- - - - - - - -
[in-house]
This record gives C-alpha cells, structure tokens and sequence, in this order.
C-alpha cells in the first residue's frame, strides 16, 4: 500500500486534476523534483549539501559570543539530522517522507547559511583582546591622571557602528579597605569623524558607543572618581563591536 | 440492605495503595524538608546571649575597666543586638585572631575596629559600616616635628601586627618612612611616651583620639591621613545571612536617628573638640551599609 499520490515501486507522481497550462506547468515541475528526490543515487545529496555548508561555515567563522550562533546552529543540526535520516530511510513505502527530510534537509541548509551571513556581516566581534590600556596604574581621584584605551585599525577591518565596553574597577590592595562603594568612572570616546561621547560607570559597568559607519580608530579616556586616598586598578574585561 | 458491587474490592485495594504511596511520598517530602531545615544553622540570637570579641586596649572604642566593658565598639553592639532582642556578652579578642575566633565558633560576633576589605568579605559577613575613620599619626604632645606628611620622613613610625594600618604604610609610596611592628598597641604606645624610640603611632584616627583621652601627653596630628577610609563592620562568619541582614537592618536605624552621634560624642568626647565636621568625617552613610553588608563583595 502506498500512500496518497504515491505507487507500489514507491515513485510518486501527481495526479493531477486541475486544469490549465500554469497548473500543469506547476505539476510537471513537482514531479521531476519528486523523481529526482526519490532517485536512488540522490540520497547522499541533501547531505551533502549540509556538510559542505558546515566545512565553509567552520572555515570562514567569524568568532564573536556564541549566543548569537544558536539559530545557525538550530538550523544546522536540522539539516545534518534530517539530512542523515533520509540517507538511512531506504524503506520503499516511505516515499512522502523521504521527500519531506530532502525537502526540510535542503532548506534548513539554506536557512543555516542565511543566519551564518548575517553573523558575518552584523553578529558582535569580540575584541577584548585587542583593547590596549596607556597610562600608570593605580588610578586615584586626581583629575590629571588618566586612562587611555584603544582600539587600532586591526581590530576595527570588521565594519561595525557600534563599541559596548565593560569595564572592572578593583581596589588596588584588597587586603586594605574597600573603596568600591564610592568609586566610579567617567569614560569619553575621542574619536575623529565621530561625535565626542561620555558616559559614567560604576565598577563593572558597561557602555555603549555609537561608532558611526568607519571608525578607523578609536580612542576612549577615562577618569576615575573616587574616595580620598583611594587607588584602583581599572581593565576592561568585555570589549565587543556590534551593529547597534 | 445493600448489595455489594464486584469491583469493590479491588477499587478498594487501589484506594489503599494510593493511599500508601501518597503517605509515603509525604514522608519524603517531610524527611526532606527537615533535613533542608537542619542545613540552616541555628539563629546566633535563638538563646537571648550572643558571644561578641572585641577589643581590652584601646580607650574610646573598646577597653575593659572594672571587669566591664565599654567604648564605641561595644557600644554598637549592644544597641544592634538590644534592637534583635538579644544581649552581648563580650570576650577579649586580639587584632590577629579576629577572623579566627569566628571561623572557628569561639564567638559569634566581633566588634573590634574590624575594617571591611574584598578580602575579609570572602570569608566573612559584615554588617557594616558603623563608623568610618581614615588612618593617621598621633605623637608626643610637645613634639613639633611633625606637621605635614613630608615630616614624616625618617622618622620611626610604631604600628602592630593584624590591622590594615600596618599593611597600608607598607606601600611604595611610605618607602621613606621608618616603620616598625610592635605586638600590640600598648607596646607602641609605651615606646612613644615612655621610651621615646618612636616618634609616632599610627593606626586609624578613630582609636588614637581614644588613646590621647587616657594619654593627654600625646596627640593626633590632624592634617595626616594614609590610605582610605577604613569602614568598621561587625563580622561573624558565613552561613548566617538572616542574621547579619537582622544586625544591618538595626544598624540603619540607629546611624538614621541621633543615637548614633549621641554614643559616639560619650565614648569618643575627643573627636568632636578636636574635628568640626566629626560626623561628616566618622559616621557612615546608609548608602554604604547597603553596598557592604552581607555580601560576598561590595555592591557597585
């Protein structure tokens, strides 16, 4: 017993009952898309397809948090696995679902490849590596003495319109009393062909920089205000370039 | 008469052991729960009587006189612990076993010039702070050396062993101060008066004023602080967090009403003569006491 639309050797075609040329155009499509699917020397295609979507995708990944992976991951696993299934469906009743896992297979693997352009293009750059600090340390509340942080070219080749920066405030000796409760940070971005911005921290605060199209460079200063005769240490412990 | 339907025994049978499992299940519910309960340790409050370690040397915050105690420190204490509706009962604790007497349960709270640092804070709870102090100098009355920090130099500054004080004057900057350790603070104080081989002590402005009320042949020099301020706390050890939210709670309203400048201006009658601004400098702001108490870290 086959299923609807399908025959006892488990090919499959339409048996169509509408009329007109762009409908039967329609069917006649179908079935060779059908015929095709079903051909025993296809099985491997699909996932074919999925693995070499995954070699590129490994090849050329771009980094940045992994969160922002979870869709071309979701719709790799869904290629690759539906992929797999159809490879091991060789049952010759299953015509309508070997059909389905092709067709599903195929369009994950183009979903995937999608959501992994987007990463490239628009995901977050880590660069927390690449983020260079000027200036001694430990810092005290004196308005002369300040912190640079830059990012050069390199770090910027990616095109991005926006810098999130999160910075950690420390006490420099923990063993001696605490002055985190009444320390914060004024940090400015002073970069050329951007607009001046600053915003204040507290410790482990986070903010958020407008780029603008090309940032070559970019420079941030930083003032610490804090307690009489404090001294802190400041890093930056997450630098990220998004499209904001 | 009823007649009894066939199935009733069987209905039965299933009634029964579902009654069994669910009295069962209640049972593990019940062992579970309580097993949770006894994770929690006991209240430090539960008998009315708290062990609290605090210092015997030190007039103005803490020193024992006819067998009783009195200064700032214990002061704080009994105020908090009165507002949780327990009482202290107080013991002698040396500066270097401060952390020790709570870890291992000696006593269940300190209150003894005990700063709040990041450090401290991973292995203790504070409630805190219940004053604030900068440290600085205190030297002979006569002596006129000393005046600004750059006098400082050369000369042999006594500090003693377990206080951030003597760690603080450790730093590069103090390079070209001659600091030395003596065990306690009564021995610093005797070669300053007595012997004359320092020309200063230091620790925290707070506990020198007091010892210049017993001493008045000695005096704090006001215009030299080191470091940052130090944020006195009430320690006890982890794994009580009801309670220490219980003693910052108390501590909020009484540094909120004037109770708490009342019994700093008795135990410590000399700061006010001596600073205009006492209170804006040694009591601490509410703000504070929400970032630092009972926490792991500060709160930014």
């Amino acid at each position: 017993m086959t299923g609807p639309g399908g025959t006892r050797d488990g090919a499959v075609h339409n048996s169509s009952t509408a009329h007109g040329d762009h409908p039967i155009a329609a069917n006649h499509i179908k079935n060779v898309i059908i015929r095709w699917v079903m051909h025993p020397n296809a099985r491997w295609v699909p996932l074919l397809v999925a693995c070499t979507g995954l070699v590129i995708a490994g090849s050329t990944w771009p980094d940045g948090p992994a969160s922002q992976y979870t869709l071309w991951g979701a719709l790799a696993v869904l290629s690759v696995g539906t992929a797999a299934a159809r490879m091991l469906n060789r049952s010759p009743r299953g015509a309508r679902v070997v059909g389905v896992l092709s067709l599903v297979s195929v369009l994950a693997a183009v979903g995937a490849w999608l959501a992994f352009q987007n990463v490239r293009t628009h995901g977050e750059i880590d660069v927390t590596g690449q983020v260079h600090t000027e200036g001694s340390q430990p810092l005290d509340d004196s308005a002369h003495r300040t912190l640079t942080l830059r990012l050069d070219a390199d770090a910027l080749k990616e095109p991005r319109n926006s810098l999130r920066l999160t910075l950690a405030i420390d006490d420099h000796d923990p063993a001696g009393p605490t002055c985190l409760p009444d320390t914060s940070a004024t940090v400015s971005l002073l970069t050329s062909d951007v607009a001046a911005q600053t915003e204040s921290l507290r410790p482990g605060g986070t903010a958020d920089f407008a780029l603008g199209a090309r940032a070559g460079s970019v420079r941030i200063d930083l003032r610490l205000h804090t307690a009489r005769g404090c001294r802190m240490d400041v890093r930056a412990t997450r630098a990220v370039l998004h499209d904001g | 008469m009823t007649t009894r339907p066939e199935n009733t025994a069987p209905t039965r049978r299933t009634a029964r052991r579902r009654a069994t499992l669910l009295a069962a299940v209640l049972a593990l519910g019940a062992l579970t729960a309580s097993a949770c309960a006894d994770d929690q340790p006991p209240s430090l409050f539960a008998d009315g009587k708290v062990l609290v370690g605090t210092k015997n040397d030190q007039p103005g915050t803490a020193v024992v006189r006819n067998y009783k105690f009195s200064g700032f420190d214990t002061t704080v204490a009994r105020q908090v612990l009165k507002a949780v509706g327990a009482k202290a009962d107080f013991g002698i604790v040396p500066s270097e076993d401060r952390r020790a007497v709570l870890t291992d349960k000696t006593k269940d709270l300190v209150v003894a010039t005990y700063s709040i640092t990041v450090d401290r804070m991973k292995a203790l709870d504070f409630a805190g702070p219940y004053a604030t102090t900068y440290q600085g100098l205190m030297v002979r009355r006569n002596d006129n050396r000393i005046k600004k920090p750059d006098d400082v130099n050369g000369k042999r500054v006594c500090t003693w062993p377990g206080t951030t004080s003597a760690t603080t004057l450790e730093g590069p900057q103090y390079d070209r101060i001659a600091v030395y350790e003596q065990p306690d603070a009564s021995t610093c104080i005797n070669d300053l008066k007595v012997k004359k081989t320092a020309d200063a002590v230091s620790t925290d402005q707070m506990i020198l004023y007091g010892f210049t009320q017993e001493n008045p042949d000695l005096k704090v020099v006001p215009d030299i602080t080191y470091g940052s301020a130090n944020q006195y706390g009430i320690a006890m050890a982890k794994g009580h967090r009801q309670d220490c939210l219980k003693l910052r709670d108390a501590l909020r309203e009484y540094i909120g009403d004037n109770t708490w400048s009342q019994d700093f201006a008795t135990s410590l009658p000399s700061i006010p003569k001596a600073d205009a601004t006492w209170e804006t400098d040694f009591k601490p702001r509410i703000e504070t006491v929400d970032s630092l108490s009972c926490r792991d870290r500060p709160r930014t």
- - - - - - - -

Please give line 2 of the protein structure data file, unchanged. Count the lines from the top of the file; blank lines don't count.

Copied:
This record gives C-alpha cells, structure tokens and sequence, in this order.